Saturday, June 19, 2004

The Email Production Line
Yesterday a conference company sent me an invitation that stated "our research shows that workers are now wasting up to 2 hours a day dealing with email". But isn't dealing with email itself the 'work'? Its like someone in a call-centre complaining they can never get anything done because the phone keeps ringing.

Overflowing in-boxes are not the real problem - they're just a symptom of the overall workload. Without the clarity of a hierarchy, we seem to spend ever more time consulting, informing and negotiating in work that has no well-defined process or stakeholders.

Some days I wonder if positional power ("Do it because I'm the boss") was such a bad thing. There was a dreadful reality TV show in the UK recently called "Hell's Kitchen", featuring the extremely authoritarian chef Gordon Ramsey. One element of his leadership was interesting though - whilst they were in the middle of service, there were no arguments, no challenges tolerated, as all the focus had to be on getting the food out. But after the restaurant closed, there was opportunity to reflect and discuss. I certainly didn't see anyone dealing with e-mails whilst the restaurant was open ;-)


Tony said...

> But isn't dealing with email itself the 'work'?

Yes. And no. I think that's a large part of the confusion around email and its effects and uses in business. Some people treat email as an information conduit (mistakenly believing that this is actually communication), while others use it as workflow or their "To Do" list.

I also think there are two other elements that play into email mismanagement - the first, most obvious one being the cc/bcc epidemic. The second, more subtle one - and more debilitating to work - is the idea that we can get "all" the information we want. Coming from times when information was restricted, many of us have responded to information access by subscribing to all sorts of things that have, at best, peripheral bearing on what we're doing. Yet we (or I, to be exact) sign up for newsletters, set up automatic googles - all so we can stay "in the loop" and all that arrives in our inboxes or newsfeeds.

That's when email gets in the way of the work.

[As an aside: A colleague interviewed John Seely Brown (possible inventor of email - there are others) on his retirement and asked "Any regrets at the end of a long and distinguished career?" "The cc button"]

Sam said...

Hi Tony
Many thanks for your comment and you're quite right that email can encourage us to disrupt our own work. Recent discussions on Personal KM (e.g. AOK) would say that knowledge workers need to get better at selecting what they need to know (though few are so focussed that they'd fully eliminate the merely interesting - including the funny pictures and pub trip times). There is still a place for being tuned in to what happens externally too e.g. to catch the discontinuities that can radically affect what you do.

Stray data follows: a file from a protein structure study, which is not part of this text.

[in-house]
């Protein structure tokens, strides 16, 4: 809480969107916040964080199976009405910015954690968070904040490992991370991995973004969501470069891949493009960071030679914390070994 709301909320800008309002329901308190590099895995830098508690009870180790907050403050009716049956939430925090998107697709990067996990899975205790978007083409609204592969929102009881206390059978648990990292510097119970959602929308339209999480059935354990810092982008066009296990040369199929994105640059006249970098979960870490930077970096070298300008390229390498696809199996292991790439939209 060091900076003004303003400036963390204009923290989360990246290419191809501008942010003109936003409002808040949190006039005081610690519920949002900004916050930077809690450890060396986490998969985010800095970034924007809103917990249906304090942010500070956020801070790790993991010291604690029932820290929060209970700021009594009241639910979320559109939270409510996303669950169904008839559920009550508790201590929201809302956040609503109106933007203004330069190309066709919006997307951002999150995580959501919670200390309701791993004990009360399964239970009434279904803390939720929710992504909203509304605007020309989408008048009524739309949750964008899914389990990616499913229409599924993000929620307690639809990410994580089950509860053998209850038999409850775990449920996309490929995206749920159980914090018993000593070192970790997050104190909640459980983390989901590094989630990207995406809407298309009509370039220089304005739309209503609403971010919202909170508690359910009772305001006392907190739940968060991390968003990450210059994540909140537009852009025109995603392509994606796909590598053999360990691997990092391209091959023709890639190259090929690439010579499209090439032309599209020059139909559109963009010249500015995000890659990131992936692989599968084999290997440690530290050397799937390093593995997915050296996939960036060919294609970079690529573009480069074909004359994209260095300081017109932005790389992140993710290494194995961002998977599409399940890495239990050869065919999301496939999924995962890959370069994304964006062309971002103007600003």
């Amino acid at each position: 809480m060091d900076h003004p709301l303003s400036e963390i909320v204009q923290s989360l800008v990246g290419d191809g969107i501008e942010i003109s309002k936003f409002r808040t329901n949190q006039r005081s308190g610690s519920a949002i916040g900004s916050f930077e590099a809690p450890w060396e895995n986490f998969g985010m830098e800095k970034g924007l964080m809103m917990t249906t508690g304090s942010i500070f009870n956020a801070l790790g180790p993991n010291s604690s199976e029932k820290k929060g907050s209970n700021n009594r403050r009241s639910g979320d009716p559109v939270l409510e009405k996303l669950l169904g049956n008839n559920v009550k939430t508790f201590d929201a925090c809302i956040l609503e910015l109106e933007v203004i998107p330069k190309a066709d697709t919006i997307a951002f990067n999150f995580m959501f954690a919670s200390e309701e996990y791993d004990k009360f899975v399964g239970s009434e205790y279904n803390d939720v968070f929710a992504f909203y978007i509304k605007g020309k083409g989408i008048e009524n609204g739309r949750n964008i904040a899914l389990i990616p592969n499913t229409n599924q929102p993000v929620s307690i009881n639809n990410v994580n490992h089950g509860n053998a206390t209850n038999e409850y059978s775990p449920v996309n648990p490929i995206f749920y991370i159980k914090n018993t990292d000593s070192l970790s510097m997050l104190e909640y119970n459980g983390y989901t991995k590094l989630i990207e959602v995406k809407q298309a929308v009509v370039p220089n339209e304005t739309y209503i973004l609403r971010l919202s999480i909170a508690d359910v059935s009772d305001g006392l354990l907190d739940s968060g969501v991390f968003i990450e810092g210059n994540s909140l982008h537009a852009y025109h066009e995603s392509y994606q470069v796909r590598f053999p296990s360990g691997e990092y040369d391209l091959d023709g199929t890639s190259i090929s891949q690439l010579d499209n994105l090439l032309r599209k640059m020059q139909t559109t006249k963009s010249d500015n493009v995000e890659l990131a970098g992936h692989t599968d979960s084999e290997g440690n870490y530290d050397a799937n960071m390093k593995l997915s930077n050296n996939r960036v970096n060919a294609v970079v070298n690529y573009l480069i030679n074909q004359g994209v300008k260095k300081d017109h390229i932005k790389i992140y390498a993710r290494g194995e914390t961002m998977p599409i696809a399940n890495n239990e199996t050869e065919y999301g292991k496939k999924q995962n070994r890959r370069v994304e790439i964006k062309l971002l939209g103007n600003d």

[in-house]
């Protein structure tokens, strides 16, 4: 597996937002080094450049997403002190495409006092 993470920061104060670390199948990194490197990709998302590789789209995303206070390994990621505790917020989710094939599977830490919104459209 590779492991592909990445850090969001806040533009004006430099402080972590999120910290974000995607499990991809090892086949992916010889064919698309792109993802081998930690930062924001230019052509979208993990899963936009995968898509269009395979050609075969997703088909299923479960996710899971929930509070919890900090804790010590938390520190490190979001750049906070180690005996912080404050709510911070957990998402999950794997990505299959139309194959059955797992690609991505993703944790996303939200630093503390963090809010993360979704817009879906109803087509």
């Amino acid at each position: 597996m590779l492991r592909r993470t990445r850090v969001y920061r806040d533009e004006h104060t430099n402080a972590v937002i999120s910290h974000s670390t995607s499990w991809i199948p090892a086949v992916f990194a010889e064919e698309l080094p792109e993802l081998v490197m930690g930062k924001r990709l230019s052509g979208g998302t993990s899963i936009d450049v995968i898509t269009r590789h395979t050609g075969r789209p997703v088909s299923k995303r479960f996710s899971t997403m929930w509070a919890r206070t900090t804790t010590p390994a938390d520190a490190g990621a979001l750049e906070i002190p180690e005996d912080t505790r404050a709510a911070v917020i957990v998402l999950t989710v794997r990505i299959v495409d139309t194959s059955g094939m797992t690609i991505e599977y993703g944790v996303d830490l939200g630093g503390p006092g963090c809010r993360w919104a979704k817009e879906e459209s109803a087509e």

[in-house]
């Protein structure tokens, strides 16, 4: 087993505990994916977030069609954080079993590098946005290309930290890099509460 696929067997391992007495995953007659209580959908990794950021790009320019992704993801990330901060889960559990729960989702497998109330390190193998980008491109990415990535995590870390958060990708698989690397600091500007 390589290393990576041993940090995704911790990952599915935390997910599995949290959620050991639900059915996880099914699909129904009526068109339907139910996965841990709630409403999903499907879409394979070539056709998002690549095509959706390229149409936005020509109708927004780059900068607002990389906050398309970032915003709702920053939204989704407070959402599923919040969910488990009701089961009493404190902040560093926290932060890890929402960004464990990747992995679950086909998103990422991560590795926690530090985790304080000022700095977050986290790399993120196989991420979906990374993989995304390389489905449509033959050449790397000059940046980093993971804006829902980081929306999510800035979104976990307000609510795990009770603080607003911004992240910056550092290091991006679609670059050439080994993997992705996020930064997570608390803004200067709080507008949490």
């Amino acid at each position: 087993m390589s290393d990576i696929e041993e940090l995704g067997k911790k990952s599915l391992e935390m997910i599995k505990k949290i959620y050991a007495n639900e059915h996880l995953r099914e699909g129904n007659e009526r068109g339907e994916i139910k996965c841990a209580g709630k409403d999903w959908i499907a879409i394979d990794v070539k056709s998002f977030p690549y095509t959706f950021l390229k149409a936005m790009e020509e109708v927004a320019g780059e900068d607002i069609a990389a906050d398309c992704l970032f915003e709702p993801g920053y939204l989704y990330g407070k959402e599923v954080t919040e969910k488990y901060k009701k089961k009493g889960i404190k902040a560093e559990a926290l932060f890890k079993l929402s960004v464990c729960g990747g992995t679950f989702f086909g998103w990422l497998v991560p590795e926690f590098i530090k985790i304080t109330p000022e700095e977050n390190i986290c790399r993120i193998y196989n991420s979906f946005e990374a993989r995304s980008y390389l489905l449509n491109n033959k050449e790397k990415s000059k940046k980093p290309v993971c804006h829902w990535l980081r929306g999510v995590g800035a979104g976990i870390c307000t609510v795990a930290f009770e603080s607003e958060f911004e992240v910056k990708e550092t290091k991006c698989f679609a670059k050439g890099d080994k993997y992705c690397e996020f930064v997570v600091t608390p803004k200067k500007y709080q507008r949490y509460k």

Finally, I'm intrigued by your "mistakenly believing that this is actually communication" comment. My Corporate Communication colleagues would be surprised so please say more. Surely not all communication has to be 2-way. Doesn't radio hae a place in comms history?

Tony said...

Thanks Sam. My comment is a little on the semantic side - I distinguish between communication (the creation of real understanding and hence connection between people) and communications (which tends to be simply managing vehicles through which information is fed).

My experience is that email is about providing facts and information - often without any emotional content (essential to create connection between human beings) or any context (which calls into question the value of the information in the first place). That's not to say that email shouldn't be used - clearly it should - but not if you're about creating understanding, buy-in, value convergence, etc. How many times have you personally experienced an email that was misinterpreted or too impersonal?

Your point about radio is an interesting one - but there are a couple of crucial points about radio, in my experience (I once was a radio presenter and can assure you that sometimes it's a lonely job, particularly if you're not sure anyone's actually listening).

The first is that more often than not, it's a background medium - we're rarely actively listening to radio, but phasing in and out with it. So in terms of communication, it's not strong. With the exception of the Today programme, few politicians head for the radio first to get their messages across. The second point is that one of the great drives in radio is to broaden the feedback - whether it's through live competitions, texts, emails or phone-in programmes. Most peak-time shows also feature more than one presenter - as a way of combatting the single-voice-talking-to-itself syndrome. So while, the physical medium is only one-way, it's rarely used in isolation.

A long answer to a short question...